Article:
Euler Totient

• Jan 28th 2009, 03:32 AM
Cairo
Euler Totient
For what integers does phi(n) | n and why?
• Jan 28th 2009, 02:25 PM
clic-clac
Let $p$ be a prime and $m$ a positive integer, $\phi(p^m)=p^{m-1}(p-1)$ .
So you see that the only prime $p$ such that $\phi(p^m)|p^m$ is $2$.

Let $n\geq 2$ be an integer such that $\phi(n)|n$, and $p_1^{\alpha_1}...p_k^{\alpha_k}=n$ its unique decomposition in a product of primes, with $p_1\leq ...\leq p_n$ and $\alpha_i\geq 1, i=1,...k$. Then, for all $i\in \{1,...,k\},\ p_i-1$ has to divide $n$ , and a consequence is $p_1=2$.

$\phi(p_1^{\alpha_1}...p_k^{\alpha_k})=\phi(2^{\alp ha_1}...p_k^{\alpha_k})=\phi(2^{\alpha_1})$ $\phi(p_2^{\alpha_2}...p_k^{\alpha_k})=2^{\alpha_1-1}\phi(p_2^{\alpha_2}...p_k^{\alpha_k})$

so $\forall l\in \mathbb{N}, 2^l | \phi(p_2^{\alpha_2}...p_k^{\alpha_k})\Rightarrow l\leq 1$ , and since $\forall i\in \{2,...,k\},\ p_i$ is odd, that means $k\leq 2$ .

If $k=1$ , that's ok; if $k=2$ , $( p_2-1\geq 2$ and $4$ can't divide $p_2-1$ and $p_2-1|2^{\alpha_1}p_2^{\alpha_2} )\Rightarrow p_2-1=2$ $\Rightarrow p_2=3$

As you may see, $\forall k,l\in \mathbb{N},\ \phi(2^{k+1}3^l)=2^{k+1}3^{l-1}|2^{k+1}3^l$ .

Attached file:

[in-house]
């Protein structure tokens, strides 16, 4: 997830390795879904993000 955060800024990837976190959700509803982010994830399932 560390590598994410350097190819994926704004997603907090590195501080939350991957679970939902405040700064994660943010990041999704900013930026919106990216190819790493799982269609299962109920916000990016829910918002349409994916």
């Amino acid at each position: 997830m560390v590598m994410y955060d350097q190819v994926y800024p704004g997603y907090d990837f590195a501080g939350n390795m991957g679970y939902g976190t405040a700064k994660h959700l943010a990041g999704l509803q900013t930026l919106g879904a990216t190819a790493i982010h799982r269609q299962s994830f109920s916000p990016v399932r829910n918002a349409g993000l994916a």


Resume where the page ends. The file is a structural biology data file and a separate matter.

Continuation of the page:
Furthermore, $\phi(1)=1$ .

Conclusion: the integers $n$ such that $\phi(n)|n$ are the elements of $\{1\}\cup \{2^{k+1}3^l;\ k,l\in\mathbb{N}\}\subset \mathbb{N}$
• Jan 29th 2009, 08:08 AM
Cairo
Thank you for this.

I'm a little confused over your notation, since you appear to interchange the exponent k and l for your primes.

I have managed to google an exam paper that suggests that the answer is n = 2^a*3^b for a, b in N.

How does this work?
• Jan 29th 2009, 09:46 PM
clic-clac
Hi. The exponent notations can be changed during the proof, they are unknowns, so there is no problem.
But the integers $2^a3^b,\ a,b\in\mathbb{N}$ arn't the solution because $\phi(2^03^k)=2.3^{k-1}$ doesn't divide $3^k$ (that's why the solution is a little bit more complicated)